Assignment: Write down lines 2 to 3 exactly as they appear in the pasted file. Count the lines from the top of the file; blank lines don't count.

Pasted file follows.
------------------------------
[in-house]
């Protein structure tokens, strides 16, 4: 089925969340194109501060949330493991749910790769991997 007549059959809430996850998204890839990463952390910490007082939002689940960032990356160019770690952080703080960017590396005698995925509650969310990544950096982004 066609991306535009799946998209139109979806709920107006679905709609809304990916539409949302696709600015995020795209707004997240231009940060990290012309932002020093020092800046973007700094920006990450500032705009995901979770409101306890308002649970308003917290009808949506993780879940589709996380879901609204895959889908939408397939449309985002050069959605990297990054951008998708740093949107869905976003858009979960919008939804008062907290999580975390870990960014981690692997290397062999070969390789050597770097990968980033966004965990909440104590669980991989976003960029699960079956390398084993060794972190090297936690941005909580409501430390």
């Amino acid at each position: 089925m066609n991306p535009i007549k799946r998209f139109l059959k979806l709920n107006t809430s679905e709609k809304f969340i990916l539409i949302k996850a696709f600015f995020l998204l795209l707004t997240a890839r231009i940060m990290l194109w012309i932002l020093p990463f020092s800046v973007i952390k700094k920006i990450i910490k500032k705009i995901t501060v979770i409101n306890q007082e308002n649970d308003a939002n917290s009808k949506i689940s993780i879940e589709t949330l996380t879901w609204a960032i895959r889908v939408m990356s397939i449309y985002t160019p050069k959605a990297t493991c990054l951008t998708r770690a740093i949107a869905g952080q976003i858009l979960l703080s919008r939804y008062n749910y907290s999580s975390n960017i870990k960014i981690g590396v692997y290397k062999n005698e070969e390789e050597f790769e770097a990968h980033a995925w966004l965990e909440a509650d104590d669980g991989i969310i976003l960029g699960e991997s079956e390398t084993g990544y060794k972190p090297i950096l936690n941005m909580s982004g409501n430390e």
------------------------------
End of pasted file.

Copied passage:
């Protein structure tokens, strides 16, 4: 089925969340194109501060949330493991749910790769991997 007549059959809430996850998204890839990463952390910490007082939002689940960032990356160019770690952080703080960017590396005698995925509650969310990544950096982004 066609991306535009799946998209139109979806709920107006679905709609809304990916539409949302696709600015995020795209707004997240231009940060990290012309932002020093020092800046973007700094920006990450500032705009995901979770409101306890308002649970308003917290009808949506993780879940589709996380879901609204895959889908939408397939449309985002050069959605990297990054951008998708740093949107869905976003858009979960919008939804008062907290999580975390870990960014981690692997290397062999070969390789050597770097990968980033966004965990909440104590669980991989976003960029699960079956390398084993060794972190090297936690941005909580409501430390």
């Amino acid at each position: 089925m066609n991306p535009i007549k799946r998209f139109l059959k979806l709920n107006t809430s679905e709609k809304f969340i990916l539409i949302k996850a696709f600015f995020l998204l795209l707004t997240a890839r231009i940060m990290l194109w012309i932002l020093p990463f020092s800046v973007i952390k700094k920006i990450i910490k500032k705009i995901t501060v979770i409101n306890q007082e308002n649970d308003a939002n917290s009808k949506i689940s993780i879940e589709t949330l996380t879901w609204a960032i895959r889908v939408m990356s397939i449309y985002t160019p050069k959605a990297t493991c990054l951008t998708r770690a740093i949107a869905g952080q976003i858009l979960l703080s919008r939804y008062n749910y907290s999580s975390n960017i870990k960014i981690g590396v692997y290397k062999n005698e070969e390789e050597f790769e770097a990968h980033a995925w966004l965990e909440a509650d104590d669980g991989i969310i976003l960029g699960e991997s079956e390398t084993g990544y060794k972190p090297i950096l936690n941005m909580s982004g409501n430390e």